Around him, the Newcomers were arrayed in an arcing phalanx of shining armor that, remarkably, didn’t look metal at all. Rather, it seemed they were armored in shining black, like the shells of beetles. They held their stringless bows leveled at him, the ones he had heard so much about when they attacked. Behind and above them, their Marshal stood with his hands on his hips, grinning from the top of a ramp that led further into the ship, where countless more soldiers waited, the wizard was sure.

“It’s to be expected,” the Marshal said with a magnanimous shrug. “It’s always this way when we come out to the backwater worlds. You’re not as bad as some primitives – you speak as we do, not like the burping and chirping ones. And you wear clothes, so we don’t have to see and smell your unwashed asses. Eh, boys?”

A ripple of laughter moved through the phalanx.

The wizard smiled and shrugged. “Why have you come?”

The Marshal’s grin tightened. “To take ... everything, old man. Everything worth taking, anyway. That’s why we’ve asked you here – we don’t want to kill anyone we don’t have to. We don’t need primitives getting worked up and trying to kill us while we work. We got a program.”

“A ... what?”

The marshal shook his head and sauntered down the ramp. The soldiers made way. “A program. A method of doing things that works best for us and best for you. We show up, blow up a city, and leave enough survivors to carry the word. We wait while they do. Then we come down, ask for their leader, and wait for him, in this case, you, to arrive. Then we tell ‘em what I’m telling you now – everything you have? Ours. Everything on the land or in the seas or under them – all of it mine now. Well,” he grinned at his men. “Technically, it’s the Consortium’s. I’m just the one who takes possession.”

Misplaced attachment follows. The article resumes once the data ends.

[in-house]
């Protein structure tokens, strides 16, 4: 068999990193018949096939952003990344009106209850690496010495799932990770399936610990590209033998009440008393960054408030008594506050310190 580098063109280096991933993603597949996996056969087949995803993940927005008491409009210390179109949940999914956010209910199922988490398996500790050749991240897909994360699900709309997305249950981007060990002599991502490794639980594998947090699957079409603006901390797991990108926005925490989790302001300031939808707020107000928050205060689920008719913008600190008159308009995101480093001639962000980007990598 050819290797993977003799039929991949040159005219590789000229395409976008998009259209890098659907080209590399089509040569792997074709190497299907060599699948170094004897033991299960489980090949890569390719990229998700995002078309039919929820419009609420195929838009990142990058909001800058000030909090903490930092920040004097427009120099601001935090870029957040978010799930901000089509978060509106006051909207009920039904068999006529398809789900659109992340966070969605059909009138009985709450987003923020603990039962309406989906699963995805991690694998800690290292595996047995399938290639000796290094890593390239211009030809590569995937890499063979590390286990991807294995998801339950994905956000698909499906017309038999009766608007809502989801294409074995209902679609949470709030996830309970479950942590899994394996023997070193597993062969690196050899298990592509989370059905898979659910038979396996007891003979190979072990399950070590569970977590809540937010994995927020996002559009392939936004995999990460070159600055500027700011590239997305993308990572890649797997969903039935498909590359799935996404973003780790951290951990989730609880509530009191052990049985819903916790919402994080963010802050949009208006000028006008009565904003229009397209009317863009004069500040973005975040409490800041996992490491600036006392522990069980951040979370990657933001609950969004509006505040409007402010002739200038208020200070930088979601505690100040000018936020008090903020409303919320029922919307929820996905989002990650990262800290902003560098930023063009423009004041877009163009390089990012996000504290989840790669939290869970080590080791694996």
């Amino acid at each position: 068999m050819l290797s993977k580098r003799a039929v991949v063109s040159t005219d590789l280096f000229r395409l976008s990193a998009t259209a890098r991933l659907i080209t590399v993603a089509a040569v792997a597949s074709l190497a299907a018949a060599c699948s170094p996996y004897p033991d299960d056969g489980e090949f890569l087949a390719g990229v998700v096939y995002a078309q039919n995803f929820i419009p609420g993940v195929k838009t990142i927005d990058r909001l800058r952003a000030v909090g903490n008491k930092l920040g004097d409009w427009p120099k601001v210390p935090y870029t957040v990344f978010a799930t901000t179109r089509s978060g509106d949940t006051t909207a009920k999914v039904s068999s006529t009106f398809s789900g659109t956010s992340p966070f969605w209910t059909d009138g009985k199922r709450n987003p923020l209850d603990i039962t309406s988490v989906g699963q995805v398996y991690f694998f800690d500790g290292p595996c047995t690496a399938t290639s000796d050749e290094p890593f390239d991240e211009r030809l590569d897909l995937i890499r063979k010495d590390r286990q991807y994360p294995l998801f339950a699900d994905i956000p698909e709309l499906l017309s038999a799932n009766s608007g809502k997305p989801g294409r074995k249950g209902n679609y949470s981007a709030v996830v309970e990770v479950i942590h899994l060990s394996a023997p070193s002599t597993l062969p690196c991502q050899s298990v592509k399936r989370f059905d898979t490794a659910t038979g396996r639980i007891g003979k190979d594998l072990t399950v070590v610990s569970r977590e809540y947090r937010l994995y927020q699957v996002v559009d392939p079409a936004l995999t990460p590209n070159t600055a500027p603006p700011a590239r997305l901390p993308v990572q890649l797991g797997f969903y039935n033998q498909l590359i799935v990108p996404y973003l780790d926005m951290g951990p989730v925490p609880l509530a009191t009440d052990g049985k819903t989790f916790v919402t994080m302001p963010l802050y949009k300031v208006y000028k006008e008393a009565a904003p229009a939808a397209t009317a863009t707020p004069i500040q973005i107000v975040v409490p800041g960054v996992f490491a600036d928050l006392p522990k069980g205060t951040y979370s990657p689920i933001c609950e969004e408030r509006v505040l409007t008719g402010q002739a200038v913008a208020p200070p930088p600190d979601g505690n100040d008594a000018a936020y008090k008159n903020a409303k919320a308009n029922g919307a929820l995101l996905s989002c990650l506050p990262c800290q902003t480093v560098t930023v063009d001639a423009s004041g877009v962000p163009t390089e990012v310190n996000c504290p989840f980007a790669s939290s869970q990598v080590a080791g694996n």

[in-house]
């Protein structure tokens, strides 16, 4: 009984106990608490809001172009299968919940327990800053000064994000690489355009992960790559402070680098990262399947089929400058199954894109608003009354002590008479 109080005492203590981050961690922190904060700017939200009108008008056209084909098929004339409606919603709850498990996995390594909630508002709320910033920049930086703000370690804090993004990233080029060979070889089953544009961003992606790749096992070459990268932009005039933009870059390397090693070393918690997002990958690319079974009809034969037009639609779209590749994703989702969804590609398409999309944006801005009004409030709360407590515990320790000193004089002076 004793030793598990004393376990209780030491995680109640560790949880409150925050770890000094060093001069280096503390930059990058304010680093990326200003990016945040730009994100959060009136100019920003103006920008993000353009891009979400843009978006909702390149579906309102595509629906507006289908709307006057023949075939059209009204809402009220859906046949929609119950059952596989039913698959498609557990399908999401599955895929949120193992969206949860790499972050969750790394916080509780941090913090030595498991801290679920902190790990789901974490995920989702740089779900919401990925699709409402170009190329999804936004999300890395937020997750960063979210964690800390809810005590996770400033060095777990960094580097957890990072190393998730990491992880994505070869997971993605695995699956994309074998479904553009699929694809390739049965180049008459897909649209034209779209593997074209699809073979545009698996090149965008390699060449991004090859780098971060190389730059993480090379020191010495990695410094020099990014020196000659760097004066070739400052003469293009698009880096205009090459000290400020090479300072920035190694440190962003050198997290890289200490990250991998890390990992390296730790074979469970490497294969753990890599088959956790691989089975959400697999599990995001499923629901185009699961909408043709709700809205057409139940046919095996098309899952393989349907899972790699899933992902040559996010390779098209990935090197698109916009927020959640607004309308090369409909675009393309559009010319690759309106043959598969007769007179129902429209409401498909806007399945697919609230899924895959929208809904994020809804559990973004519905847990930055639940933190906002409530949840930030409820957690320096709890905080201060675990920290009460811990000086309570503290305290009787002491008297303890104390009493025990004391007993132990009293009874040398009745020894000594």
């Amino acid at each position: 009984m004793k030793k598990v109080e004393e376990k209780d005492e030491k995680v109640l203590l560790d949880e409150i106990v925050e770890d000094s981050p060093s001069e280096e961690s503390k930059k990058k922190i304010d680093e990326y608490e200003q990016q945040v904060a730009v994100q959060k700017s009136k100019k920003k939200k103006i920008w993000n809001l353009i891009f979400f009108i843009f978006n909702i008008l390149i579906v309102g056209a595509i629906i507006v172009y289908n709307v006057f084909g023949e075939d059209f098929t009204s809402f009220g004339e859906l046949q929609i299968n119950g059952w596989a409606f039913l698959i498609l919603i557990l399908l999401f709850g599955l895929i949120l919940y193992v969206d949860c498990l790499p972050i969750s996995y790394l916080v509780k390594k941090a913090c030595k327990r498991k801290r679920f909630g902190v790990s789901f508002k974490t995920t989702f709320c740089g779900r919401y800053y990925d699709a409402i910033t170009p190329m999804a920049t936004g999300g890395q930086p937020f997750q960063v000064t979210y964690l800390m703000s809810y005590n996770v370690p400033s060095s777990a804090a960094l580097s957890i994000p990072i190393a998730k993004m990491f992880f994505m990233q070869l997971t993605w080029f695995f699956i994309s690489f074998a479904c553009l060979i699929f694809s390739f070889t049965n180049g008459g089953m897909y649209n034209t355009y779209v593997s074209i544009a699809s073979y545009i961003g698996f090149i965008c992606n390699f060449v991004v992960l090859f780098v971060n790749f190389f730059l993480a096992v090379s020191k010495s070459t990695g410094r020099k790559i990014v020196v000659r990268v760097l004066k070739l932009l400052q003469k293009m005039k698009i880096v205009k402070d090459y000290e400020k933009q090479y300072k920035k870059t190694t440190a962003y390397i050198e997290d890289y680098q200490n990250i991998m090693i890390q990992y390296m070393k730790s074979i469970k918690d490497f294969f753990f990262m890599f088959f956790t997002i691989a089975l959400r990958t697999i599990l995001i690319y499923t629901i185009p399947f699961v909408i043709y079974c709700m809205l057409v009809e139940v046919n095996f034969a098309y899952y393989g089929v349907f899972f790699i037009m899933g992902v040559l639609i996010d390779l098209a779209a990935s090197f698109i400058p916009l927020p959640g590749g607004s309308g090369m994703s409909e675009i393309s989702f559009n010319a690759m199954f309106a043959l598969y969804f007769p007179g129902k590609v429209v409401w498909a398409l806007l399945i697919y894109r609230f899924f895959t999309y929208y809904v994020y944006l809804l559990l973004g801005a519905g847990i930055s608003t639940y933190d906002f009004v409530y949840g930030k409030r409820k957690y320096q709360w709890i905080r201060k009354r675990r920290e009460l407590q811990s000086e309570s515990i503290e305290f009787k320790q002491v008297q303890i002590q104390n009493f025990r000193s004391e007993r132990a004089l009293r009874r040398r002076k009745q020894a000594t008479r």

“Consortium?” asked the wizard. “You are one of a number of nations?”

“We are a collective of worlds – three-hundred and six the last I heard. All living in peace and bloody harmony under the guidance of a handful of the most advanced.”

“Advanced?” the wizard asked, scratching his beard. “In what direction?”

The soldiers lowered their weapons and shook their helmeted heads.

The Marshal chuckled out loud. “Up! Up the ladder of invention, of thought, of engineering, of science, of course. What did you think I meant?”

It was the wizard’s turn to grin. “The people of this world pursue a different kind of ... advancement, as you say. May I ask, if you represent so many worlds, this ...” he waved his hands at his surroundings. “This craft must be only one of many.”

“A great many, chief. Thousands and thousands.”

“How,” the wizard stammered, “can an admiral command a fleet so vast?”

“Comms, chief. We got translight comms from one end of the galaxy to the other. Matter of fact, the rulers of the Consortium can see and hear us right now. They like to listen in on these little get-togethers.”

“They hear our words? They can see us from, from across the void? But the distance! How is this possible?”

The Marshal laughed. “The first rule of the program, chief, is never, ever tell primitives how shit works. Call it magic, if you like. Hell, multi-spectrum, tri-focal retrans IS magic. We have an antenna the size of your ocean that’s so far away, the light from its glow won’t reach here for half a million years. But as for our business here, let’s get this going.”

He snapped his fingers, and two soldiers came forward with a black chest that they set down in front of the wizard. They opened it, and inside was a series of stacked trays with scores of recesses. In each was set a small ingot of metal or stone. There was gold, silver, platinum, and other metals the wizard could not name.

“Is this a gift?” asked the wizard.